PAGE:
Your kidneys are two bean-shaped organs located in the abdomen toward your back and upwards of the hips. They run a number of vital physiological functions, including waste elimination in the form of urine. Your nephrologist, or kidney specialist, understands how the intricacies of kidney anatomy play a role in your overall health. Here’s more about nephrology and what your kidneys do for you.
What Do Your Kidneys Do?
Your kidneys are the twin organs that drive many metabolic and physiological processes. They are connected to the ureters, urinary bladder, and urethra. The kidneys filter the waste products of metabolism and eliminate them from the body via urine.
Besides waste elimination, the kidneys regulate fluid balance, bone density, and blood pressure via electrolytes (salts and minerals) in the bloodstream. They also help produce red blood cells.
Located in the kidneys are nephrons. Nephrons are small filtration units contained in the pelvis, or interior cavity, of each kidney. The glomerulus of each nephron filters waste from the circulatory system, and its associated tubule sends the clean and filtered blood back through the body.
What Is the Difference Between a Urologist and Nephrologist?
When it comes to medical specialties, two kinds of physicians deal with the urinary tract and kidneys: the urologist and the nephrologist. A urologist deals with men’s health issues, such as prostate hypertrophy and cancer, and also deformities and diseases of the urinary tract, such as UTIs and kidney stones.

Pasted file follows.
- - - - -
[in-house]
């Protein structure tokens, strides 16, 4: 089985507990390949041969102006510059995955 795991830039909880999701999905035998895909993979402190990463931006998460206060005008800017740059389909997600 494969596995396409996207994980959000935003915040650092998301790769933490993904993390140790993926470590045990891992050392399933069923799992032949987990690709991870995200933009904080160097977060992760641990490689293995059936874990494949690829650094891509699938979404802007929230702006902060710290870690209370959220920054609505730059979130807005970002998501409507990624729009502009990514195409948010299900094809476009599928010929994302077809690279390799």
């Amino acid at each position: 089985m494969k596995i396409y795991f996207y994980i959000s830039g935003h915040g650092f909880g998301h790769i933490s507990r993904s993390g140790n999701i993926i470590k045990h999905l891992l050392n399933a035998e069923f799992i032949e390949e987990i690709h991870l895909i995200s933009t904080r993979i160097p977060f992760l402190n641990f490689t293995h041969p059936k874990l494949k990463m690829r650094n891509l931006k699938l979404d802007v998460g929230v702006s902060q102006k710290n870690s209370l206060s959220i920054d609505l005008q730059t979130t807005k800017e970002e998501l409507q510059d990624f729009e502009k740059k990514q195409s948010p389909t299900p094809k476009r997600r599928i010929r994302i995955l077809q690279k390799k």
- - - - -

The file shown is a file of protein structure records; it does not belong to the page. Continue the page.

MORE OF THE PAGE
Nephrologists, on the other hand, are medical doctors who diagnose and treat diseases associated with the kidney itself. Examples include:
- Genetic malformations and diseases
- Chronic and acute kidney failure
- Blood pressure issues related to kidney function
- Fluid and electrolyte disorders
The nephrologist uses blood and urine tests to detect abnormal levels of proteins called creatinine and albumin. Both proteins, along with other diagnostic factors, tell the nephrologist about a patient’s glomerular filtration rate and if the individual is experiencing acute or chronic kidney failure.
Finally, you should consult a specialist in nephrology if you need dialysis or a kidney transplant. Dialysis–in effect an artificial kidney–filters toxins from the blood when the kidneys no longer function on their own. People with end-stage renal failure need dialysis or a kidney transplant to prolong their lives.
Other Ways Nephrologists Can Help You
Nephrologists diagnose and treat malformations and acute and chronic diseases of the kidneys. Additionally, a nephrologist can also help you deal with health problems, or comorbidities, such as diabetes. These issues may lead to, or exist along with, kidney health problems.
Your kidney specialist will tell you what to do and not do to help your kidneys. They will also give you medicine that can limit symptoms.
Finding the Best Nephrologist Near Me, Your Kidney Specialists in Southeastern Massachusetts
At Associates in Nephrology, our three board-certified kidney specialists are Drs. Lauer, Bohl, and Wu. We have two fully staffed locations to serve you–one in Taunton and the other in Brockton, Massachusetts.